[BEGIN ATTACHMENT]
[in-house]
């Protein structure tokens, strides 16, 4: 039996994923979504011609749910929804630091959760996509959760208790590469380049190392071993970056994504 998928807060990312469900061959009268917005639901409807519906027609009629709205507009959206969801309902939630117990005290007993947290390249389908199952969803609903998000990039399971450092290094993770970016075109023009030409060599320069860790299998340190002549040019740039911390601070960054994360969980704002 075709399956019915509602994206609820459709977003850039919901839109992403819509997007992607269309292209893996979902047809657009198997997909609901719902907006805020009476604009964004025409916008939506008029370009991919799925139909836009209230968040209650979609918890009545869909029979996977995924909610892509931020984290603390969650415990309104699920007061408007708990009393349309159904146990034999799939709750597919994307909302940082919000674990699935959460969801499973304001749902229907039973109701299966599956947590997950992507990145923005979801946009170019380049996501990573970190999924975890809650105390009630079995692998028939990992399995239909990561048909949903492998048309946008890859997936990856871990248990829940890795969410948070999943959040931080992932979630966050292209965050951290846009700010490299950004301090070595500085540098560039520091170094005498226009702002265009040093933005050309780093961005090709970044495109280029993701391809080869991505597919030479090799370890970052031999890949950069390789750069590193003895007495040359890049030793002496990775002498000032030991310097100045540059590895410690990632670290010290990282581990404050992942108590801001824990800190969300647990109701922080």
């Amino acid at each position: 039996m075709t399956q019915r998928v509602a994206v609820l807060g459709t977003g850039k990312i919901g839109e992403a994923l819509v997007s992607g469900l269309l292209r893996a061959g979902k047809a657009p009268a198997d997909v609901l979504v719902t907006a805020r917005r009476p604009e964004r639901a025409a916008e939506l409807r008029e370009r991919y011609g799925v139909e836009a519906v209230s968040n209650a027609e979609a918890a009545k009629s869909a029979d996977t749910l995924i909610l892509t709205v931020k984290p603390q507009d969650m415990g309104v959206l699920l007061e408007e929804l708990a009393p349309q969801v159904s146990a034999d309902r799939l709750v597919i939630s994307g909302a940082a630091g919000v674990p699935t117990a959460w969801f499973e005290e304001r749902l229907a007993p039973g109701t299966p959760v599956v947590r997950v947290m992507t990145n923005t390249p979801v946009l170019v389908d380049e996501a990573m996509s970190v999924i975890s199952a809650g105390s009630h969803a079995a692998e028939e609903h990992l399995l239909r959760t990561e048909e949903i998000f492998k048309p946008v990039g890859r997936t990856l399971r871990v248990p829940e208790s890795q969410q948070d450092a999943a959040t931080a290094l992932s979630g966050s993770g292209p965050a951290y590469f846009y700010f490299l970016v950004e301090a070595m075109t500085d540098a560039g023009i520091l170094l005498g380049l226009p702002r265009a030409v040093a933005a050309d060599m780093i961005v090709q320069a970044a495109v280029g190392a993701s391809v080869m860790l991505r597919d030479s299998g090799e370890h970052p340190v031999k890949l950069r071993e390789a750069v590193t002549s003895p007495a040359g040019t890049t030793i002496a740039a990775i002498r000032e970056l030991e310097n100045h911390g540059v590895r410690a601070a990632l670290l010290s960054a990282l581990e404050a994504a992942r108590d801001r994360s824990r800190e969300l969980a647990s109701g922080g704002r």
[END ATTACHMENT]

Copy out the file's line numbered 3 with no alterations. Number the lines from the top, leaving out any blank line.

């Amino acid at each position: 039996m075709t399956q019915r998928v509602a994206v609820l807060g459709t977003g850039k990312i919901g839109e992403a994923l819509v997007s992607g469900l269309l292209r893996a061959g979902k047809a657009p009268a198997d997909v609901l979504v719902t907006a805020r917005r009476p604009e964004r639901a025409a916008e939506l409807r008029e370009r991919y011609g799925v139909e836009a519906v209230s968040n209650a027609e979609a918890a009545k009629s869909a029979d996977t749910l995924i909610l892509t709205v931020k984290p603390q507009d969650m415990g309104v959206l699920l007061e408007e929804l708990a009393p349309q969801v159904s146990a034999d309902r799939l709750v597919i939630s994307g909302a940082a630091g919000v674990p699935t117990a959460w969801f499973e005290e304001r749902l229907a007993p039973g109701t299966p959760v599956v947590r997950v947290m992507t990145n923005t390249p979801v946009l170019v389908d380049e996501a990573m996509s970190v999924i975890s199952a809650g105390s009630h969803a079995a692998e028939e609903h990992l399995l239909r959760t990561e048909e949903i998000f492998k048309p946008v990039g890859r997936t990856l399971r871990v248990p829940e208790s890795q969410q948070d450092a999943a959040t931080a290094l992932s979630g966050s993770g292209p965050a951290y590469f846009y700010f490299l970016v950004e301090a070595m075109t500085d540098a560039g023009i520091l170094l005498g380049l226009p702002r265009a030409v040093a933005a050309d060599m780093i961005v090709q320069a970044a495109v280029g190392a993701s391809v080869m860790l991505r597919d030479s299998g090799e370890h970052p340190v031999k890949l950069r071993e390789a750069v590193t002549s003895p007495a040359g040019t890049t030793i002496a740039a990775i002498r000032e970056l030991e310097n100045h911390g540059v590895r410690a601070a990632l670290l010290s960054a990282l581990e404050a994504a992942r108590d801001r994360s824990r800190e969300l969980a647990s109701g922080g704002r």